Goldman Sachs offers top bankers unlimited vacation days

Senior bankers will now be able to take as many vacation days as needed, Goldman Sachs (GS) said in a note to staff shared with CNN Business. And from next year, all staff “will be required to be away from work for at least 15 days” each year.

Bankers who have not yet been appointed as a partner or managing director will remain on a fixed holiday allowance but will be granted two additional days from next year.

“As a company, we are committed to providing our employees with differentiated benefits and offerings to support wellbeing and resilience,” the memo reads.

The new policy follows a growing trend of flexibility on Wall Street. Banks are increasingly competing with startups, Big Tech and the crypto space to attract young talent. As a result, Wall Street needs to loosen its tie, literally, to looser dress codes, higher wages and bonuses, and other overtures aimed at presenting a softer, more worker-friendly image.

Goldman, in particular, has come under scrutiny for its workplace culture. A year ago, a group of first-year bankers told managers they worked 100 hours a week, slept just five hours a night and suffered workplace abuse that seriously affected their mental health.
The bank responded at the time, saying it was taking the complaints seriously and would speed up hiring and strengthen enforcement of rules aimed at preventing Saturday work.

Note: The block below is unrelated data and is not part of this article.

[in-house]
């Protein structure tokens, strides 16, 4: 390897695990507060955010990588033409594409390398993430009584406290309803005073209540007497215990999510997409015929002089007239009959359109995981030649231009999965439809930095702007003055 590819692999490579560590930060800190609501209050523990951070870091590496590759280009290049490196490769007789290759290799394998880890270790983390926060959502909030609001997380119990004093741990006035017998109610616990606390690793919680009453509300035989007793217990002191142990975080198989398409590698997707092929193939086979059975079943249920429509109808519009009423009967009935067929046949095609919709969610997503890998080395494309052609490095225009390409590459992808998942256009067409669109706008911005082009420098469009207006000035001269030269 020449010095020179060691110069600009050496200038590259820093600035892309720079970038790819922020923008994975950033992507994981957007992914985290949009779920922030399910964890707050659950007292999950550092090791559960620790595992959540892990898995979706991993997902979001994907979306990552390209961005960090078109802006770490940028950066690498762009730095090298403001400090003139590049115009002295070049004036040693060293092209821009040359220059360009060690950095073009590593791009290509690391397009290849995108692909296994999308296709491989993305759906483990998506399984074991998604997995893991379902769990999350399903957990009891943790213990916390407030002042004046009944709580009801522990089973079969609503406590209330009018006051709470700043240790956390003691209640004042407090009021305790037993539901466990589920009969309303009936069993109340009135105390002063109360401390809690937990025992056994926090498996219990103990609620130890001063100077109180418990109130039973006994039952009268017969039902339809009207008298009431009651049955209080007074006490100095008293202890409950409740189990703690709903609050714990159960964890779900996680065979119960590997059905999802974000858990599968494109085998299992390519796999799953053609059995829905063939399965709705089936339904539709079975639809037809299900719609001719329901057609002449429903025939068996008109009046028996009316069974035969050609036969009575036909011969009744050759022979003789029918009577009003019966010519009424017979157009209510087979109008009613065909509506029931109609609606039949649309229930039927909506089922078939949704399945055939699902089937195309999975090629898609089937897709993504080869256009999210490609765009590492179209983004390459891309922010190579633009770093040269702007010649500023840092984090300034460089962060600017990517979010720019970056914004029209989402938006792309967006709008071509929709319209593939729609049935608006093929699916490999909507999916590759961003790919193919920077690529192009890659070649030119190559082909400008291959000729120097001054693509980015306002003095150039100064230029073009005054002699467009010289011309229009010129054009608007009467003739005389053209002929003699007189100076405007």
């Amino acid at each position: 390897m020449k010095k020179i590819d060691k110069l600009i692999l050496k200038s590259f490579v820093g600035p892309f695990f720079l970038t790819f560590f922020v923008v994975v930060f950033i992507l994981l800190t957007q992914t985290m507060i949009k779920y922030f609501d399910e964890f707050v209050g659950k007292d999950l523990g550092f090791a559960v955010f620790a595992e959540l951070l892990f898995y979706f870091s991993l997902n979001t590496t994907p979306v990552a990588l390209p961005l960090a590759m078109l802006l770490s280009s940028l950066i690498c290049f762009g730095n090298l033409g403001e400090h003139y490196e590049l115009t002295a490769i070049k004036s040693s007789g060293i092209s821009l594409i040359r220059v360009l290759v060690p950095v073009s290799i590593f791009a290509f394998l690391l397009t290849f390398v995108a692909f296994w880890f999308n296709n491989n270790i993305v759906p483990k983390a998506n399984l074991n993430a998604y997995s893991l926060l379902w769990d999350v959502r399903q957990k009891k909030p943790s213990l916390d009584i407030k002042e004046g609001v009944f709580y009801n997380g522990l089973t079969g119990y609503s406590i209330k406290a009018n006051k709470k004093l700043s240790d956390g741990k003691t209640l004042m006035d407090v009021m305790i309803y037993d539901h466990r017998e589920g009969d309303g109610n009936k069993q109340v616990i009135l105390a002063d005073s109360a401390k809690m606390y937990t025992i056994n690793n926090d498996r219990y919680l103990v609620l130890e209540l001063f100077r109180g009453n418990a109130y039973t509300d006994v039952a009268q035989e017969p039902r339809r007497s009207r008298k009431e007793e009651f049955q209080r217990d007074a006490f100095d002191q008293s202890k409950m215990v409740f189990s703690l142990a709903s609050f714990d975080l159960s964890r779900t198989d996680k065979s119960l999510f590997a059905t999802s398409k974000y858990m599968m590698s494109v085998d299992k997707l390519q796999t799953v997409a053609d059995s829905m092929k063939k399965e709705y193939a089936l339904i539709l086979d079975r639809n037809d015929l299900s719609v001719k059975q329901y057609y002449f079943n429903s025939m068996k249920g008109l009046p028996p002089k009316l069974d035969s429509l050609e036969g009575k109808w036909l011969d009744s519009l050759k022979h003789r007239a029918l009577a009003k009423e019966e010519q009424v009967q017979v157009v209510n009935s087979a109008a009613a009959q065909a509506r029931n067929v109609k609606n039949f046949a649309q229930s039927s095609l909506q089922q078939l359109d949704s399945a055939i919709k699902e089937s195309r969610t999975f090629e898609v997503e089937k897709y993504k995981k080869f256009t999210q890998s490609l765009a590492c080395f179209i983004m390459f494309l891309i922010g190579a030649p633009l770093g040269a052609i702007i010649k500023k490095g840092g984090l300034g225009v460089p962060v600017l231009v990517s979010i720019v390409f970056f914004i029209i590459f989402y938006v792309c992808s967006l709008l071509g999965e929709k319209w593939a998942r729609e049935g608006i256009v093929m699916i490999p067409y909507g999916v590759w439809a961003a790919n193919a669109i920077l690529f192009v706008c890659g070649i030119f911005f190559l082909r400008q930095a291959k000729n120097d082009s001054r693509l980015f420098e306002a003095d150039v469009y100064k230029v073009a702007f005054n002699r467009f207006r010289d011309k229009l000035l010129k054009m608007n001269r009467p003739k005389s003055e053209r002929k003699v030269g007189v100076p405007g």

The pandemic has also triggered a tectonic shift in modern work culture. Across industries, workers are pushing back against strict Monday-Friday office routines. Companies are responding with higher wages and greater flexibility, even on Wall Street.
Citibank (VS), in particular, adopted a hybrid work schedule and encouraged staff to take time off to avoid burnout. Citi CEO Jane Fraser, who took the helm just over a year ago, said the move was both an ethical and a strategic consideration – it positions Citi as the most trusted Wall Street giant. cool and friendliest to take advantage in the talent war.
Unlimited vacation policies are becoming increasingly popular, but they have their detractors. Some companies have found that workers, especially younger ones, end up taking fewer days off than they otherwise would out of a desire to prove their commitment. A 2018 study found that employees with unlimited PTO take an average of 13 days off per year, while those with traditional plans average 15 days per year.

— Anna Cooban of CNN Business contributed to this article.

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